Benefits of Movement for CFS/ME (NHS TiP Course- Pt2)

Exercise has a very bad reputation in relation to CFS/ME, and I did discuss it in a previous post (link) but it was something that was covered in the first session of the advanced NHS course.

The physio who lead this particular part of the session, spilt out movement into two separate elements:
Screen Shot 2014-12-08 at 16.00.46

Where function includes particular tasks, every day things really & exercise is movement with health at the focus.

So going for a 10 min walk would be exercise but shopping is likely to fall into function, even if that involved a 10 min walk as part of the task.

Basically a lot of movement can fall in the middle, for example running the hoover around can be classified in both.

Basics of movement

There are 4 main types/components to movement:
  1. Strength
  2. Suppleness
  3. Stamina
  4. Stability (balance/control)

CFS/ME has a sever impact on all 4 elements of movement.

At this point we were asked if we could improve one area which would it be?

Well for me it defiantly has to be stability, I get very unsteady on my feet, feeling very wobbly especially when I have over done it, but also when ever I have to lift my arms above my head, which is why I really struggle to wash my hair at times, let alone even attempt to dry or style it!

I think it is useful to look at both the different elements of movement (function v exercise) and the 4 types of movement, as it can help you focus on your specific priories.

Benefits of movement for CFS/ME

So together as a group we came up with a list of the pro’s of building movement into our daily routines and it is pretty extensive:

  • Help you get out more, potentially leading to an increase in social life.
  • Can help increase the stamina for work
  • Help reduce pain levels
  • Helps SLOWLY move towards recovery and continual recovery
  • Improves mood
  • Gives structure day
  • Help manage set backs
  • Stretching can help give control over body by strengthening muscles
  • Gives you something you can do even on worst day, help give achievement (this could be something as simple as sitting up in bed for a minute
  • Help balance
  • Improve sleep
  • Helps get mind on baseline, how much you are able to do
  • Help boom bust recovery- bounce back quicker

Not to mention increasing : Blood flow, metabolism, immune system & mood (endorphins).

So the list of pro’s (if done right) is pretty extensive, so if a new pill/tablet came onto the market that gave all the above benefits. Would you take it?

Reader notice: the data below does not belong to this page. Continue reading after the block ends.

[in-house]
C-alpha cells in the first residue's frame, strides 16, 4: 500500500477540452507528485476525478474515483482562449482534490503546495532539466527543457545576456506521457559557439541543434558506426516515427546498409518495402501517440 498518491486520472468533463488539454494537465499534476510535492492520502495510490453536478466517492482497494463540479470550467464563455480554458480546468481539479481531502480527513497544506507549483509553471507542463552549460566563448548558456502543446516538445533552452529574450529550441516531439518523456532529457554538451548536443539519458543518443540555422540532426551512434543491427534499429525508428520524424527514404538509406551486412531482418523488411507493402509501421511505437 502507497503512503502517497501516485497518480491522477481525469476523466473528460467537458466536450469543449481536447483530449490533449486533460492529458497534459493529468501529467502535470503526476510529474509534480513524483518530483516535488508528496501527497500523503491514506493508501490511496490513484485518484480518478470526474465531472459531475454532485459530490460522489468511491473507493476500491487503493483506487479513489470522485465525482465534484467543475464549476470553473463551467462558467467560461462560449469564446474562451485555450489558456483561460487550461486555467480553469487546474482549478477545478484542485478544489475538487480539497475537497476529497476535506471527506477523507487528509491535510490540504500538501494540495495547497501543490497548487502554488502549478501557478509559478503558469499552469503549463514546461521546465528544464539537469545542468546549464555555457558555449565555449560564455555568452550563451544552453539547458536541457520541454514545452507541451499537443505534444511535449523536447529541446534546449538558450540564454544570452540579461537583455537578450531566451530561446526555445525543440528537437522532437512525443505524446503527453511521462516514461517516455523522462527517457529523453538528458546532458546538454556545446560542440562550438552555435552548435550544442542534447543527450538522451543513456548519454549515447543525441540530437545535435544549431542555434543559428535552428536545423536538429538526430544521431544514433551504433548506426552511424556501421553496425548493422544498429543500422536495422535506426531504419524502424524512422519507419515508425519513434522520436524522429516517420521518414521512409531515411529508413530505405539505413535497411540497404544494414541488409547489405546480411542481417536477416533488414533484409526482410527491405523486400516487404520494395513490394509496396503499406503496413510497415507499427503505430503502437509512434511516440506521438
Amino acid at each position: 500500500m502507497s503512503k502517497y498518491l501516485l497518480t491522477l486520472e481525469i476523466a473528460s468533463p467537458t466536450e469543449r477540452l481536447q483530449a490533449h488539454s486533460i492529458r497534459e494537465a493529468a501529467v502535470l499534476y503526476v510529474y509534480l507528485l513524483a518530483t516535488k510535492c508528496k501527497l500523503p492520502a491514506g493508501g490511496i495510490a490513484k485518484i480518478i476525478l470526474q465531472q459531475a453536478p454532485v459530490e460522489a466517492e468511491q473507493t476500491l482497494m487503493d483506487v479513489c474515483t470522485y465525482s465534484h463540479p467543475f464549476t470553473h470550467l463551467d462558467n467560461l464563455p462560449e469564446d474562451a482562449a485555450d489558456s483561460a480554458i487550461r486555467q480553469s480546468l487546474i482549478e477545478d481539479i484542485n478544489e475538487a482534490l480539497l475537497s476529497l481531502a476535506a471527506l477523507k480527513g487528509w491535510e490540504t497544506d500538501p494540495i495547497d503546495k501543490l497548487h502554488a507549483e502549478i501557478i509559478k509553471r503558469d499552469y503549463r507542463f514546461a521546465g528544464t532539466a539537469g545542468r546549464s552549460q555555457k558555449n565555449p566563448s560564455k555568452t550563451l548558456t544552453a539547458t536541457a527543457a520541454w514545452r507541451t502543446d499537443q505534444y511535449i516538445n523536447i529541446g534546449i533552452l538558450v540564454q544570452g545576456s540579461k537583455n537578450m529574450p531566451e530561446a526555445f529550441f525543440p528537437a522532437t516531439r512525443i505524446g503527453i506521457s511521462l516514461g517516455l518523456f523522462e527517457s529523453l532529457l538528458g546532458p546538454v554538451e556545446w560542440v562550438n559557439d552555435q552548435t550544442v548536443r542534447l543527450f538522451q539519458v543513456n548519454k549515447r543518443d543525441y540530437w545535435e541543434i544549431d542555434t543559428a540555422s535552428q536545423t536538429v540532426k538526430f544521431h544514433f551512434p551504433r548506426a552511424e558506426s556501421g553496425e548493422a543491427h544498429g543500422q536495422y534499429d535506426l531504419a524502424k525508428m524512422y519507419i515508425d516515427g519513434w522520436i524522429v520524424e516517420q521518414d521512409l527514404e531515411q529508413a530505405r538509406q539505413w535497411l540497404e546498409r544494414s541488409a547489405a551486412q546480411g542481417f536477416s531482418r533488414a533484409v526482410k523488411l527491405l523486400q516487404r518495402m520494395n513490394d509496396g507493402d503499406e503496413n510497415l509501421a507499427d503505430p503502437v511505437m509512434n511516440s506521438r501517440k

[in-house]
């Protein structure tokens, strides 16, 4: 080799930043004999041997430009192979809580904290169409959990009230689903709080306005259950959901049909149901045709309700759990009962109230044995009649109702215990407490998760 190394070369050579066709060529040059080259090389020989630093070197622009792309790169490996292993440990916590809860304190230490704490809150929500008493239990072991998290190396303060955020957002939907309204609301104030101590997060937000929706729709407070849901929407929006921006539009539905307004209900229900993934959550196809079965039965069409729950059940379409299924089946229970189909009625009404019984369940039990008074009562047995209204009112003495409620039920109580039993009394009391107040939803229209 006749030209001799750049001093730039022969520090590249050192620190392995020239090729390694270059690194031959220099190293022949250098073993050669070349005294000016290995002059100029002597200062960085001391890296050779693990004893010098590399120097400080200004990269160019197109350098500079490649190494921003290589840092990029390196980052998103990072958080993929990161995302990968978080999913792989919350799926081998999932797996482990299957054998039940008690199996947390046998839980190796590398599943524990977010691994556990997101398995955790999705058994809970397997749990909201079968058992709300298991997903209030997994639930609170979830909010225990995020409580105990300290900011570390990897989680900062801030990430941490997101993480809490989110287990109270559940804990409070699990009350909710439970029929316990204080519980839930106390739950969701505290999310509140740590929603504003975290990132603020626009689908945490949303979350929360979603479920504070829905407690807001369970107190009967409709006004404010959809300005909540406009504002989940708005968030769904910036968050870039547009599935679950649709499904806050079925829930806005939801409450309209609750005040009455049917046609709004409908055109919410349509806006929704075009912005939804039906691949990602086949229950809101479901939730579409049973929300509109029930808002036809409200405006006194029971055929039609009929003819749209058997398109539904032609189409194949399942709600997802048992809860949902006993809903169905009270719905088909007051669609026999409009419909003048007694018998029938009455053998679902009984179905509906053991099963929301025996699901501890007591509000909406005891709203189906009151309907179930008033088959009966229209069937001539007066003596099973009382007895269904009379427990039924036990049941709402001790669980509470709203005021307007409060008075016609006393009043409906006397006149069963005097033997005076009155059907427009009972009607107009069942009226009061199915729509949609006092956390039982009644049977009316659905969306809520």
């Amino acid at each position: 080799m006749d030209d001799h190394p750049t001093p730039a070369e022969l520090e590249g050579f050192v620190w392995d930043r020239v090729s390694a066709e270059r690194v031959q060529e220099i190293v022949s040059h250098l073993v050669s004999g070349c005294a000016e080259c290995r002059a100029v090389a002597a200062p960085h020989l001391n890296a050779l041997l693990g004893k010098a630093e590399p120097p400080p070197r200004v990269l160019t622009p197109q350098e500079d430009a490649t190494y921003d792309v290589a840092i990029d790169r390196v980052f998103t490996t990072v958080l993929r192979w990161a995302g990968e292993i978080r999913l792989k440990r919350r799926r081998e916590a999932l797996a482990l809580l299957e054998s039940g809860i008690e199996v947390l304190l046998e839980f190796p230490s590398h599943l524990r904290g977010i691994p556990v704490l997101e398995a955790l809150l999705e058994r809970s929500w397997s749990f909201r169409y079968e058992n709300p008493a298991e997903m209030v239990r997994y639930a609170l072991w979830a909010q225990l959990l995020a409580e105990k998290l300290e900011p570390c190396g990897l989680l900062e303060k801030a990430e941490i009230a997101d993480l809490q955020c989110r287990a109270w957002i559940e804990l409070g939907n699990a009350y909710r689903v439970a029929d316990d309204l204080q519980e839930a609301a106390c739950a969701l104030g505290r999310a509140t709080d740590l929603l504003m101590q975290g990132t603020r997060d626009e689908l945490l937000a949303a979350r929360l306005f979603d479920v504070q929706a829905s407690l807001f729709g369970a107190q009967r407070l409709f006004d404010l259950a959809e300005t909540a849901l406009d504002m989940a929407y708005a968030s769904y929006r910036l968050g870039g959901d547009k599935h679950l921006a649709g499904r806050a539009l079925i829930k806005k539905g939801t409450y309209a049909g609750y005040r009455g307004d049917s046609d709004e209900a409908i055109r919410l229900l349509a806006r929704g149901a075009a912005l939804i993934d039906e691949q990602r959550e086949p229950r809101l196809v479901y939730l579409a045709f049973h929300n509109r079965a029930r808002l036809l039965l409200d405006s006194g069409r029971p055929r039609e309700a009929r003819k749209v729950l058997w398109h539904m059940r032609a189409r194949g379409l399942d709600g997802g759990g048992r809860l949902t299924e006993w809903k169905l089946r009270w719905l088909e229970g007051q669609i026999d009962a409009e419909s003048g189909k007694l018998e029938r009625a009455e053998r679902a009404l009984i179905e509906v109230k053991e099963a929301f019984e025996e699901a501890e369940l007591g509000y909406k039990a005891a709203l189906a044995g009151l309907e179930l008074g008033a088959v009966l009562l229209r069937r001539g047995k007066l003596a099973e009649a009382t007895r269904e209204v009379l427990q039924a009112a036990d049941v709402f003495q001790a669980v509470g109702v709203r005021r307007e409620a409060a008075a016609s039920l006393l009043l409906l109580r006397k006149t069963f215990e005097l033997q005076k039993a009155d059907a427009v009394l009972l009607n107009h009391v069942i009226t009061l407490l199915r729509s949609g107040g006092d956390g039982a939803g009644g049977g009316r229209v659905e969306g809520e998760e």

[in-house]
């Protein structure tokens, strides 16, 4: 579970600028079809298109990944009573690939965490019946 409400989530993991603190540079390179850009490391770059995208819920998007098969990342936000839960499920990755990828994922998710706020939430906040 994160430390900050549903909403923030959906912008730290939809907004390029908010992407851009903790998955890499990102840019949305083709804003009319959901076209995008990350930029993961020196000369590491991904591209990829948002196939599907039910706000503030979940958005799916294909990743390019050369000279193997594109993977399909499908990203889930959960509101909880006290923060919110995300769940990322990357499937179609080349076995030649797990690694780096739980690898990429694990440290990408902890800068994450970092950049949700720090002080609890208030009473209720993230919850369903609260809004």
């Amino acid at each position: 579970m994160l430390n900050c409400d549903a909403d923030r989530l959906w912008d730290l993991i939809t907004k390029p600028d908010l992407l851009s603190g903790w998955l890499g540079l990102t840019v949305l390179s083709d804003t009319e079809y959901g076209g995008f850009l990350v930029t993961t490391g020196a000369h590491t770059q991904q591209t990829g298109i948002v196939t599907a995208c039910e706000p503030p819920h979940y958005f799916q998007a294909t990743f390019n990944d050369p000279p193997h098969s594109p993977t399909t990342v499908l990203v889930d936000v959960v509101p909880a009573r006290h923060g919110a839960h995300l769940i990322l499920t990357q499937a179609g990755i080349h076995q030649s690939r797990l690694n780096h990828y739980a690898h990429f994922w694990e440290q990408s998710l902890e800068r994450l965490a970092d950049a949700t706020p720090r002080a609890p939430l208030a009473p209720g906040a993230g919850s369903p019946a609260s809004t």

If a tablet did all that would you take it?

Well YES, yes I would take it, so we were then asked what stops us from adding movement into our daily routines?

What’s stopping us?

Well the side effects of doing so can be quite scary:

There was a general consensus of it being very hard to judge a starting point, with many (myself included) being nervous of what point to begin, in fear of causing a crash. To a few members finding it hard to pace themselves as they enjoy the exercise they are doing, which leads to them doing more than they are able leading to …dun dun dun a big fat crash!

With some of us having tried GET in the past/ present, where by it was good increase activity level initially but then lead to a crash which put them in a worse position than they began with, so it is really hard to know the benefit when GET is causing such push crash, some pushed through and ‘kept going’ hoping they would get better, when the opposite was the reality.

It was then pointed out to us that often we don’t take  into account our functionality physical tasks/movement when incorporating adding further movement into our lives.

For instance your plan could be to go on a 10 minute walk a day, which was in line with your baseline.

However on a day where you have had to go to the supermarket or pick up the kids etc, it might not be appropriate to then do your 10 minute walk in addition to functionality tasks you have done that day, is in doing those activities you are likely to have done your 10  minutes worth already.

 Exercise can feed into function ability. It is best to have mixture both where possible.

So we know movement can be helpful to CFS/ME suffers, but equally it can be very bad for us if done wrong or too much, so what is the happy middle? Well in my next post I will talk about how we can re-define movement for CFS/ME suffers, as well as diagrams for some stretches you can do (a lot of them from sited position) – Click for more info (Link coming soon)


To give the course justice I am breaking it down into various parts, so not only is it easier to read but also for me to write 🙂

Part 1- Recap and Pro’s of Self Management (Link)
Part 2- Benefits of Movement
Part 3- Redefining Exercise (Link- Coming Soon)
Parts 4+ (Links- Coming Soon)

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3 thoughts on “Benefits of Movement for CFS/ME (NHS TiP Course- Pt2)

  1. Hi, that was an interesting read. I don’t quite know what I have as I have been diagnosed with so many things. What I do know is that I am in chronic pain all the time. I am seeing a chiropractor at the moment and he has been telling me to to all the things you have spoken about but I find it really hard to pace myself and and I have just overdone it and am now feeling the consequences! Ouch! I look forward to reading your next blog. Kirsten

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